In this blog, we discuss both a very tragic and legally interesting case that was recently ruled on by the Minnesota Court of Appeals. It really underscores the potential exposure and criminal liability for someone who chooses to drives under the influence of alcohol.
According to the Minnesota Court of Appeals in a recent decision, State of Minnesota vs. Smith, a do-not-resuscitate (DNR) order by an elderly woman who was severely injured in an accident with a drunk driver is not a superseding cause that would prevent the drunk driver from being convicted of criminal vehicular homicide.
In this case, the appellant was driving home while drunk when he collided with a 93-year-old woman. The elderly woman was taken to the hospital suffering from a brain injury, cuts to her face and body and multiple spinal fractures. She eventually contracted pneumonia and needed to be intubated to continue breathing, but her DNR order prevented doctors from performing the procedure. As a result, she died.
A jury found the appellant guilty of criminal vehicular homicide and criminal vehicular operation of a motor vehicle. He was sentenced to prison for 25 months for the criminal vehicular operation and 120 months for criminal vehicular homicide. The defendant appealed the verdict claiming that elderly woman’s DNR order acted as a superseding event that made his drunk driving not the legal cause of her death.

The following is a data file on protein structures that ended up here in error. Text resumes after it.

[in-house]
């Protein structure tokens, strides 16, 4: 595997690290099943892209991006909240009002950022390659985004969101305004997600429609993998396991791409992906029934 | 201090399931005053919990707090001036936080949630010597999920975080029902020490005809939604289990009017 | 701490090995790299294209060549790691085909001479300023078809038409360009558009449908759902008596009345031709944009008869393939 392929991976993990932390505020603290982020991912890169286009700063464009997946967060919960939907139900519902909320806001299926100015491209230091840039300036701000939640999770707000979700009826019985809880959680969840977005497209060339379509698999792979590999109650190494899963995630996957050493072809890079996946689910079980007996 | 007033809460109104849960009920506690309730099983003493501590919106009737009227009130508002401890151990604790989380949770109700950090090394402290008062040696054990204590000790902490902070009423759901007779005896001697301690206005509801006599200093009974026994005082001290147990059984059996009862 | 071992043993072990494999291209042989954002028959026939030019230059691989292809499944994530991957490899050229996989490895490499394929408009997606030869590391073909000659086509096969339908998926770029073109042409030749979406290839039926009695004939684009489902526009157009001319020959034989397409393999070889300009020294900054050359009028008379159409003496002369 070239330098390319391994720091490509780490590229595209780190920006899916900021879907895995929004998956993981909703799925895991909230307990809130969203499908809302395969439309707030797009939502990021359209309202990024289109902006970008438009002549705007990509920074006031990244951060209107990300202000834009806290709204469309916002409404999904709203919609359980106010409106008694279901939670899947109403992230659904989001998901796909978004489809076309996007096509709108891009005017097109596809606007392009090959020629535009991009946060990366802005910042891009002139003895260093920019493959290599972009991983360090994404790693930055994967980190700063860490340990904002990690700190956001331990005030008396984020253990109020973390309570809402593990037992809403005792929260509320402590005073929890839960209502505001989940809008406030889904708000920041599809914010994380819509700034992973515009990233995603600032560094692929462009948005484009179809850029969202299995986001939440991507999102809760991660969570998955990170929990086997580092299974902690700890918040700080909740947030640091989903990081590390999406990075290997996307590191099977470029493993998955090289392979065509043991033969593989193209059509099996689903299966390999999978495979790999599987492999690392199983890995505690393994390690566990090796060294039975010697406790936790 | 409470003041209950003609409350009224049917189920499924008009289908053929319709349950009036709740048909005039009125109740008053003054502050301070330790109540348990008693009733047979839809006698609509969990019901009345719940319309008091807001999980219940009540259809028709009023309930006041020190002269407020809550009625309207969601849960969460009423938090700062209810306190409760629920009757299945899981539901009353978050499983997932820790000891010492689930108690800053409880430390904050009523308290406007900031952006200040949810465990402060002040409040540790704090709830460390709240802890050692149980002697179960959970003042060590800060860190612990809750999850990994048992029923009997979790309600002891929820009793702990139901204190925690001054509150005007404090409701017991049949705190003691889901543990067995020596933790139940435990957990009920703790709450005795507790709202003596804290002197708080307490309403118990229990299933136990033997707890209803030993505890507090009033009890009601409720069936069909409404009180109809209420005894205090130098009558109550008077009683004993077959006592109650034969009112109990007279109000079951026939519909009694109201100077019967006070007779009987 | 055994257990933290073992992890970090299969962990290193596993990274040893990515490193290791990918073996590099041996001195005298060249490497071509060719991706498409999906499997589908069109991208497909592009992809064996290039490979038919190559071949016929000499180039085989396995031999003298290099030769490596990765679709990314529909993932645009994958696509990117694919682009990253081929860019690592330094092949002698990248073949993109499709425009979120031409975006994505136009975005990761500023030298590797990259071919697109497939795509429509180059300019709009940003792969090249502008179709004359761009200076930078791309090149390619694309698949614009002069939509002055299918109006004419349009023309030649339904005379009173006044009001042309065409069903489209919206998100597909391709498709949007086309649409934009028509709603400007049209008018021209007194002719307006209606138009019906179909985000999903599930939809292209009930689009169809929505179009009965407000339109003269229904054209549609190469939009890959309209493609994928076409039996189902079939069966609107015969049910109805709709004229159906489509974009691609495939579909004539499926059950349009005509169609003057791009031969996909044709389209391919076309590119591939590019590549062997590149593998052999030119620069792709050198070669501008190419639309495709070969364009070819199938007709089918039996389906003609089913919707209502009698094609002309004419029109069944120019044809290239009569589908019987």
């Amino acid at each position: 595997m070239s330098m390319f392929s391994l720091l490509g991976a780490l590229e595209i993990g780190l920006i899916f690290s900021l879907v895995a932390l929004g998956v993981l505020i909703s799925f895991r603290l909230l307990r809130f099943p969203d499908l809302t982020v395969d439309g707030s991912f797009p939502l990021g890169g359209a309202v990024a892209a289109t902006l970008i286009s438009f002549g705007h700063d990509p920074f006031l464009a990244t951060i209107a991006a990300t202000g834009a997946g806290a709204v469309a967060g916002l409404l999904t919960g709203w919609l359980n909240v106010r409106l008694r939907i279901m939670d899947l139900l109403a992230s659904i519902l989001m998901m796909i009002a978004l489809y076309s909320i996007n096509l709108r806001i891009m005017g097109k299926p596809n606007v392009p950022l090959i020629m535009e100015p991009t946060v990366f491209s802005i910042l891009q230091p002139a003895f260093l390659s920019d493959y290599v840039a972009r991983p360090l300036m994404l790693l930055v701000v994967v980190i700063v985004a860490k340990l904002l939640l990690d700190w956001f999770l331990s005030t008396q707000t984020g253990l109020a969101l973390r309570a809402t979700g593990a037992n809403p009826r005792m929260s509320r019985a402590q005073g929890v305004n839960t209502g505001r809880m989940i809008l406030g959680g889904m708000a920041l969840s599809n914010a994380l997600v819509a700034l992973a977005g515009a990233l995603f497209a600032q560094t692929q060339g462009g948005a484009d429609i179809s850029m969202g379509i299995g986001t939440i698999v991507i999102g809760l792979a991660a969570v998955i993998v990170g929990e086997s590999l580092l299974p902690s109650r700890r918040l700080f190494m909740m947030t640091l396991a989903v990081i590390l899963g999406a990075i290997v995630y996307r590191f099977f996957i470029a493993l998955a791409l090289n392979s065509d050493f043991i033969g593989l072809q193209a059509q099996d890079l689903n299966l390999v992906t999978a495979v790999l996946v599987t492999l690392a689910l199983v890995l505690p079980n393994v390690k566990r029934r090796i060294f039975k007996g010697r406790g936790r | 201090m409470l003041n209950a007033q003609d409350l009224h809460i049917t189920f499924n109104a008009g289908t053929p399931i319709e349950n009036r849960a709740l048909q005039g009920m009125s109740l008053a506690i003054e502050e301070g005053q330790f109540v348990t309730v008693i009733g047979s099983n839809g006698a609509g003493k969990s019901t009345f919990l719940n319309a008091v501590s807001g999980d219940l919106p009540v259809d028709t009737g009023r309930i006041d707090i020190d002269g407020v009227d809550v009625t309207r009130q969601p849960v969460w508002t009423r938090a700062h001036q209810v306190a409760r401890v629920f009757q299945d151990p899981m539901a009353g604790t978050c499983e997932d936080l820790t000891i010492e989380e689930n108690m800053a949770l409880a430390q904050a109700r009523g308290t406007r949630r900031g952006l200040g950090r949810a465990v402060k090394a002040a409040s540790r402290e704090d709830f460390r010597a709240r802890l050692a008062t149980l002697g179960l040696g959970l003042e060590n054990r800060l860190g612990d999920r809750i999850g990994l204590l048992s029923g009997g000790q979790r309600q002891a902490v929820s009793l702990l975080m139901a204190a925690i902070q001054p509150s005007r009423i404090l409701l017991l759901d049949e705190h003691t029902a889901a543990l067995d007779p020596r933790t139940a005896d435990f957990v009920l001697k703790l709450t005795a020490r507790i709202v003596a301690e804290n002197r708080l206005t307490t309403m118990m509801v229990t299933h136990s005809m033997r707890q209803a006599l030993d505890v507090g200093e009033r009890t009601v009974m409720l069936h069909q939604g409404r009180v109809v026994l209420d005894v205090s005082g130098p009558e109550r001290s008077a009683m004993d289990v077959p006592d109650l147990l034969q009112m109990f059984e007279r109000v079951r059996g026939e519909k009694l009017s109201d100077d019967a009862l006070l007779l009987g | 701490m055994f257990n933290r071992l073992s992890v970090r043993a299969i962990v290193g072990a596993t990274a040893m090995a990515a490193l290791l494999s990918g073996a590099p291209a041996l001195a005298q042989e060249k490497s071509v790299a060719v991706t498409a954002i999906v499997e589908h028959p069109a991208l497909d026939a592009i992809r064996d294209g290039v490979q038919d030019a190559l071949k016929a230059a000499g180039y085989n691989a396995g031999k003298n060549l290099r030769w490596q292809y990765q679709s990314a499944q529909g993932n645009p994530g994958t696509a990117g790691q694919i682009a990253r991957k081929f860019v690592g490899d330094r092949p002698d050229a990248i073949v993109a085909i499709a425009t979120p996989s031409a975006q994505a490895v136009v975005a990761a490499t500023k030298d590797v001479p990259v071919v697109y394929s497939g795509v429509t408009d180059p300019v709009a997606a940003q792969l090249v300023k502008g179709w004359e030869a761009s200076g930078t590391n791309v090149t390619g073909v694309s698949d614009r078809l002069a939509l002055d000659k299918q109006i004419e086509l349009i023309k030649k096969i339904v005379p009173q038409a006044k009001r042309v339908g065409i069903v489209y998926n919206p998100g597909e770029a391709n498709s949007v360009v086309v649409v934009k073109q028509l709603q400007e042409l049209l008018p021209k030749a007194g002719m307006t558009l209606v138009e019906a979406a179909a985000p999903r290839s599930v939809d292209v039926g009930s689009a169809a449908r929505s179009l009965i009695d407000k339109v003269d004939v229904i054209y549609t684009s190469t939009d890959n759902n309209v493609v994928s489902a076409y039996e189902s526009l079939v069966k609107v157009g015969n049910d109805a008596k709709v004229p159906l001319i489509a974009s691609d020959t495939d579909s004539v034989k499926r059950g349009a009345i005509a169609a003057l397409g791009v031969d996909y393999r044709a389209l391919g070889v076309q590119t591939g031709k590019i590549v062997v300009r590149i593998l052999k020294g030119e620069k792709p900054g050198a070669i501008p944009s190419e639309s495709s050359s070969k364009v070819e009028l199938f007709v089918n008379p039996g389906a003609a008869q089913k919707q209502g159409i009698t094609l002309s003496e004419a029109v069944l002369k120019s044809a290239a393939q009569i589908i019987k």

The Minnesota Court of Appeals noted that a person in Minnesota is guilty of criminal vehicular homicide if that person causes the death of anyone while operating a motor vehicle with an alcohol concentration of 0.08 or greater. Though cause is not defined in the statute itself, the Court is clear that this means the state must prove that the operation of the vehicle was the proximate cause of the victim’s death. Proximate cause means that the act must have played a substantial part in causing the death.
Here, the Court says that appellant caused the woman’s death because he was responsible for the accident which was a substantial factor in her eventual death. Though pneumonia was the medical cause of her death rather than the injuries inflicted upon her in the accident, the pneumonia was a result of her collapsed lung which did result from the accident.
The appellant also argues that the DNR order acted as an intervening event that relieved him of responsibility for her death. The Court of Appeals makes clear that appellant is right that the state must prove that there has not been an intervening force which the appellant could not have foreseen. If there were such an unforeseen force, then it would break the chain of causation and relieve appellant of culpability in the death.
However, the DNR order fails the test for what is a superseding cause because it was foreseeable that a drunk driver could injure an elderly person so badly that death would occur rather than continued medical treatment. The Court pointed out that many people use such orders, not just the elderly, and because it was reasonably foreseeable it cannot be an intervening cause.
To read the full opinion, click here.